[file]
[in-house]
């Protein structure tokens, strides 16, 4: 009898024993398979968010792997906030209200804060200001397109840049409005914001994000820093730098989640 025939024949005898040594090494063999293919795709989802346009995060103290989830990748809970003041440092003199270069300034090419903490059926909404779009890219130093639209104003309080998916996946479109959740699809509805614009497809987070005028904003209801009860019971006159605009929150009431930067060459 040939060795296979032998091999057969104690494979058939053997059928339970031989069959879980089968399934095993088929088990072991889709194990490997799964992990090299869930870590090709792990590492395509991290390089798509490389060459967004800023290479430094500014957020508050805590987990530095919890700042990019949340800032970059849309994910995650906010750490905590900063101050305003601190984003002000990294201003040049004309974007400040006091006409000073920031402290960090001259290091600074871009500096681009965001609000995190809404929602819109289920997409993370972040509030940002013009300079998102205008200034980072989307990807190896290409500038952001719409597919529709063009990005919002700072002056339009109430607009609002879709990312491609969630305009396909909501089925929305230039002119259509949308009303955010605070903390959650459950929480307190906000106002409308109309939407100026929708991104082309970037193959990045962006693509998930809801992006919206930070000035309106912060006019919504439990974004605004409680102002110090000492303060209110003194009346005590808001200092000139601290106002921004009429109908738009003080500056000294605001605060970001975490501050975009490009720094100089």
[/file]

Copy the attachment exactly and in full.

[in-house]
């Protein structure tokens, strides 16, 4: 009898024993398979968010792997906030209200804060200001397109840049409005914001994000820093730098989640 025939024949005898040594090494063999293919795709989802346009995060103290989830990748809970003041440092003199270069300034090419903490059926909404779009890219130093639209104003309080998916996946479109959740699809509805614009497809987070005028904003209801009860019971006159605009929150009431930067060459 040939060795296979032998091999057969104690494979058939053997059928339970031989069959879980089968399934095993088929088990072991889709194990490997799964992990090299869930870590090709792990590492395509991290390089798509490389060459967004800023290479430094500014957020508050805590987990530095919890700042990019949340800032970059849309994910995650906010750490905590900063101050305003601190984003002000990294201003040049004309974007400040006091006409000073920031402290960090001259290091600074871009500096681009965001609000995190809404929602819109289920997409993370972040509030940002013009300079998102205008200034980072989307990807190896290409500038952001719409597919529709063009990005919002700072002056339009109430607009609002879709990312491609969630305009396909909501089925929305230039002119259509949308009303955010605070903390959650459950929480307190906000106002409308109309939407100026929708991104082309970037193959990045962006693509998930809801992006919206930070000035309106912060006019919504439990974004605004409680102002110090000492303060209110003194009346005590808001200092000139601290106002921004009429109908738009003080500056000294605001605060970001975490501050975009490009720094100089």